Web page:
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Why Netball is Underrated

By Kate Geraghty, BA Global Development

Any person who has played netball will be used to the frequent, somewhat patronising, insults that netball ‘isn’t a sport’ or at most is just a lesser version of basketball. After all, if you can’t move with the ball, hold the ball for more than three seconds, contact the opposition players or be within one metre of said opposition players, then what fitness or special skills are even required? 

These common misconceptions have led to a sadly unappreciative attitude to this sport even though over 20 million netballers play across 80 countries, according to Come to Play. I’m here to dispel that belief and prove that netball is a competitive, fast-paced, and intense team sport requiring immense skill and stamina. The 2022-23 SOAS Netball Team is proof of that. 

Firstly, the aim of netball is to score as many goals as possible by getting the ball through a small ring on the opposing team’s three-metre-high post. Differently to basketball, once a player has received the ball and planted their feet, they cannot move. You may only hold onto the ball for a maximum of three seconds and there are specific areas that players can or cannot enter depending on their position. Netball is a non-contact sport (more on that later, and if you are defending a player with the ball, you cannot be within one metre of them. 

“There is no room for mistakes; you must be smart and tactical with every run and pass you make.”

You may be thinking that these rules make netball quite restrictive, but that is exactly what makes it so exciting. There is no room for mistakes; you must be smart and tactical with every run and pass you make. The pressure of a ticking down three seconds means every player must be on their toes, ready to offer. There is constant off-the-ball movement from all players in a netball match, something quite different to other sports. Watch any SOAS BUCS match and you will see our centre, Alina Malik, darting across the court endlessly, never taking a break. 

Now onto the no-contact rule. Technically speaking, netball is a ‘fair contact sport’ meaning that two players may contact each other if both are contesting for the ball and neither is disadvantaged by the other. However, in reality, netball is anything but a non-contact sport. There is constant contact and physicality between players, both when contesting for the ball and off the ball. Players will try to block drives, hold opposition players in a specific place and push them away from their goal in addition to intercepting balls. All this requires a degree of contact. Just ask any SOAS netball player at Sports Night and they will proudly show their share of bruises and cuts from the match.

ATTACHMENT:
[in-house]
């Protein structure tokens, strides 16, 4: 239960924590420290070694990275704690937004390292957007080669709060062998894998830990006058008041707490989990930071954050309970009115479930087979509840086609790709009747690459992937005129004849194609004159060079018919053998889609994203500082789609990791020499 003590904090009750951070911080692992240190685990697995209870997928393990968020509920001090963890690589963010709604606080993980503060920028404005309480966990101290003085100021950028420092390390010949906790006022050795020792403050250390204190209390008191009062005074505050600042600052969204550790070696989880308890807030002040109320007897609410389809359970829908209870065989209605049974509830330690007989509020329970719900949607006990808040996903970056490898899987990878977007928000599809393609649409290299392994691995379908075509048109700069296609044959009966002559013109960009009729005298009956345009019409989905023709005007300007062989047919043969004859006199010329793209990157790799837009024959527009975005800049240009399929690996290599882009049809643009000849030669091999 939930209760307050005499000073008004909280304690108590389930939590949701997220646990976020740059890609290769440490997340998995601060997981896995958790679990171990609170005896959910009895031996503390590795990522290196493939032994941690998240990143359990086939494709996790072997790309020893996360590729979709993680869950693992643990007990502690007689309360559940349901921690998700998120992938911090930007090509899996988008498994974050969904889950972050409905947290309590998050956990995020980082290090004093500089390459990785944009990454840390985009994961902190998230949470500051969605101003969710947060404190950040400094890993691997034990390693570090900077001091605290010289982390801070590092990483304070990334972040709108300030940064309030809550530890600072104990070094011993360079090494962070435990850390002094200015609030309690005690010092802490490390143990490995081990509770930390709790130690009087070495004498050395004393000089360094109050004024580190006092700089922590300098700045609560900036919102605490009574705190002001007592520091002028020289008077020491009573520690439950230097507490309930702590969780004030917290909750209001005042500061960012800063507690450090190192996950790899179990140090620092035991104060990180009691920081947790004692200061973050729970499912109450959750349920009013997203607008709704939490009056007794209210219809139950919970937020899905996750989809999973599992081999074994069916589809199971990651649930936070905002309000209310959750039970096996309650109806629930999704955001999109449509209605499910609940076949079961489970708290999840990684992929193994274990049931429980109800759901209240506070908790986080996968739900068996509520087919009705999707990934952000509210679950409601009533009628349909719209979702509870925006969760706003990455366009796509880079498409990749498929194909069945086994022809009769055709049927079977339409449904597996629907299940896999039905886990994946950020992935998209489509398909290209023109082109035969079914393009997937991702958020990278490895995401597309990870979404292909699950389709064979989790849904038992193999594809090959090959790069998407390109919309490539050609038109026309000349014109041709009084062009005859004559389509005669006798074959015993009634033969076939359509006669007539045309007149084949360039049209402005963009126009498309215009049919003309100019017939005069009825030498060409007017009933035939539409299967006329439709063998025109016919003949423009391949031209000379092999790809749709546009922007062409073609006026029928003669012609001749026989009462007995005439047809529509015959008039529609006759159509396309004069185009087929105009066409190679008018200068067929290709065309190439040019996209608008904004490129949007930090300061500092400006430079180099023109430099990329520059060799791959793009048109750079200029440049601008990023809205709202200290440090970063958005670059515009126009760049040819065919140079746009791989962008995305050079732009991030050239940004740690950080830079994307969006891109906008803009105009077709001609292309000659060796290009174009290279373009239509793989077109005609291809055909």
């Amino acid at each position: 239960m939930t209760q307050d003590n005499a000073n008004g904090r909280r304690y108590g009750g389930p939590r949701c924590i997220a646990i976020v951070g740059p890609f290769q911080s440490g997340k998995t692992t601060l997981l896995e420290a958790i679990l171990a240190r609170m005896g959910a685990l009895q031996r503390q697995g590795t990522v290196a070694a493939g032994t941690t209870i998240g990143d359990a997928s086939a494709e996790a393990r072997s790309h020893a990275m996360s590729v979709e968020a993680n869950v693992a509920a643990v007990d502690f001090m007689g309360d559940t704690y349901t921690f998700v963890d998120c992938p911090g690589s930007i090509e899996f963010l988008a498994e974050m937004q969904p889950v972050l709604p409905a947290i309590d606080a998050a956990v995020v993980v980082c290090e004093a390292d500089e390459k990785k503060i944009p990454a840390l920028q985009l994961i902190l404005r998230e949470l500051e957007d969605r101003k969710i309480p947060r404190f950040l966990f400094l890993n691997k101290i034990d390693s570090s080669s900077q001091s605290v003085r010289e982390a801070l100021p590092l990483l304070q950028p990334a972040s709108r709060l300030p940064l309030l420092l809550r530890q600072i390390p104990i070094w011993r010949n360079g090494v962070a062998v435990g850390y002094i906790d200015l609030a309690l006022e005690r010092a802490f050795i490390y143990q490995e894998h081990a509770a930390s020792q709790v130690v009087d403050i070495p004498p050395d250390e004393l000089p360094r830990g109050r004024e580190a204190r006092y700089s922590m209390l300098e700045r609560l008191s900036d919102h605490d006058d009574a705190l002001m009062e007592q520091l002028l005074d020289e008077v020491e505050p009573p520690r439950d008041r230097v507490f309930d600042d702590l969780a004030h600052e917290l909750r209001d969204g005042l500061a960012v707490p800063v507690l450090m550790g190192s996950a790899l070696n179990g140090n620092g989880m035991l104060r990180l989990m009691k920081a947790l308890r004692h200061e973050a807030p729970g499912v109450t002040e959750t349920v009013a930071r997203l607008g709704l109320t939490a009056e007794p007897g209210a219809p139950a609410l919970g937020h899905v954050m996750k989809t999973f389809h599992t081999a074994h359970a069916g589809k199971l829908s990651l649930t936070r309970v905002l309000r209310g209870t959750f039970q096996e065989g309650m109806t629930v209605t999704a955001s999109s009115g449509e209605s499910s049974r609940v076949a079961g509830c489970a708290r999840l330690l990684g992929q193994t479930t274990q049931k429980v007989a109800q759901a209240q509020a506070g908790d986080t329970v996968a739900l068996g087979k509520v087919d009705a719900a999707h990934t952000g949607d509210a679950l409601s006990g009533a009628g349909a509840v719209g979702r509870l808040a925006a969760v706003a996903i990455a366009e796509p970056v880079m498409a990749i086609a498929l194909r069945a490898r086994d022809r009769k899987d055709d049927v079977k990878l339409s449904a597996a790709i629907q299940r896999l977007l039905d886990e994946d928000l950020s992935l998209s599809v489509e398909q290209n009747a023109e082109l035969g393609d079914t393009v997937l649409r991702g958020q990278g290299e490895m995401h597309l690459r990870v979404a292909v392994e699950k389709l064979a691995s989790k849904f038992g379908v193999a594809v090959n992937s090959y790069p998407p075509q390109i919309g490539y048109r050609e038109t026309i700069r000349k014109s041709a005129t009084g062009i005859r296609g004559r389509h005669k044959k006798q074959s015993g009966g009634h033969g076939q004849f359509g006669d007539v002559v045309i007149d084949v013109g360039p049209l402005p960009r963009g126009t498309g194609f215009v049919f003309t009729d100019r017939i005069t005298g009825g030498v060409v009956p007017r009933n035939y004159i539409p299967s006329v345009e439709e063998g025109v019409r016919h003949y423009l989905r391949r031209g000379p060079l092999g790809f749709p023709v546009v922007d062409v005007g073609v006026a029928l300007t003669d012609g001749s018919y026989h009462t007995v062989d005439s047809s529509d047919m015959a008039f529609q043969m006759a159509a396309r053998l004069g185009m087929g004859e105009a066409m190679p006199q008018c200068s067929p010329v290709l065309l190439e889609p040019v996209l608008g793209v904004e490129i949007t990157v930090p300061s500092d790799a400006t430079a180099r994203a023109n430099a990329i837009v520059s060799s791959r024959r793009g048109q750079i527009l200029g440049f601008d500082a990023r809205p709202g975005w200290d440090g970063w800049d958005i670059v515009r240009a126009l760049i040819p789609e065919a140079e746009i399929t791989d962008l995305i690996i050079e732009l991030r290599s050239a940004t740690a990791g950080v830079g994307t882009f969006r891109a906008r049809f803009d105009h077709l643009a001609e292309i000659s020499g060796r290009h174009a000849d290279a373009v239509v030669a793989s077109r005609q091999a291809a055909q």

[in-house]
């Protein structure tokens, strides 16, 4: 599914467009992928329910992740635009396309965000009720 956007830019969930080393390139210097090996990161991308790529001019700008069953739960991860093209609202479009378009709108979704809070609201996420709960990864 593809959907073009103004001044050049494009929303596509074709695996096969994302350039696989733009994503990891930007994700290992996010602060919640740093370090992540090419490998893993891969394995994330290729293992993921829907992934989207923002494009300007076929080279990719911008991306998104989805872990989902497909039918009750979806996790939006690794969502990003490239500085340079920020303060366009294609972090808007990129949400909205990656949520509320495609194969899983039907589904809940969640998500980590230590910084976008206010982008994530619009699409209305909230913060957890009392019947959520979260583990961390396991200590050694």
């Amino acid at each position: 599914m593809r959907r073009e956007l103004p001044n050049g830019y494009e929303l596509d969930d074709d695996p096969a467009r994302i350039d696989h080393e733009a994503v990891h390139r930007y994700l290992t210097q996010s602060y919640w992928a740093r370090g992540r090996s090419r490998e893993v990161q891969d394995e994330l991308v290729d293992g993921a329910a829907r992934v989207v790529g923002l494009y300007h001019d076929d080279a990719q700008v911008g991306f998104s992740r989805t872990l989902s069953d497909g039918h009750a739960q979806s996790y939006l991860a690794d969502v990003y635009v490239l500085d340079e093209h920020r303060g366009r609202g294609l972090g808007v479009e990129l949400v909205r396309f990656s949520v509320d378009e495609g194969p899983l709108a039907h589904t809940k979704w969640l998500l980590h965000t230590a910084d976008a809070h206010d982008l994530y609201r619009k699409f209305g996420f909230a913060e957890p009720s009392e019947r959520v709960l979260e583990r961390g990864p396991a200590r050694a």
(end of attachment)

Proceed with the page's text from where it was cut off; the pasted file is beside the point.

The contact rule leads nicely into the obstruction rule. If an opposition player has the ball, you can mark that player and defend the ball. However, before you put your hands up and over the ball, your feet must be one metre away from the opposing player, thus hindering your ability to defend. But you would never think that watching our president, Nabila Williams, whose long stretch and lightning-speed reflexes mean she routinely leaps in the air and intercepts the ball the very moment it leaves the hands of the opposition player. 

These contact and obstruction rules, although making it harder to defend, prove the tactical superiority of Netball over other sports. Our defenders must be constantly aware of their positioning to not give away penalties and work around the contact restrictions to be able to block players and intercept balls. Just watch Ricky Rodenas who whips around players and intercepts the ball without them even knowing, like a lion going in for the attack. Smart stuff.

I hope I have made you more appreciative of this great sport! The SOAS netball society is very special this year and we’re having a phenomenal season. Having been promoted to British Universities & Colleges Sport (BUCS) for the first time since 2019, our BUCS team have gone straight into the season with flying colours, winning against Imperial and UCL. Our London Universities Sport League (LUSL) team is having an equally smashing season, beating LSE in a closely-fought plate match. Off the court, we have also been growing closer as a team with frequent outings after matches to the closest bars as well as an exclusive ((BOUNCE)) trampoline fitness session and an end-of-term celebration meal. 

SOAS Netball is a great community of people who come together to train and play competitively and socially. If you think you’d like to join in, come along to one of our training sessions from 5-7 pm on Mondays and Wednesdays at Highbury Fields Netball Courts or message us on our Instagram: @soasnetball. If you feel like supporting us at matches then look out for news on our socials. Anyone is welcome!

Photo Caption: BUCS team after their win against UCL (Credit: SOAS Netball Team).

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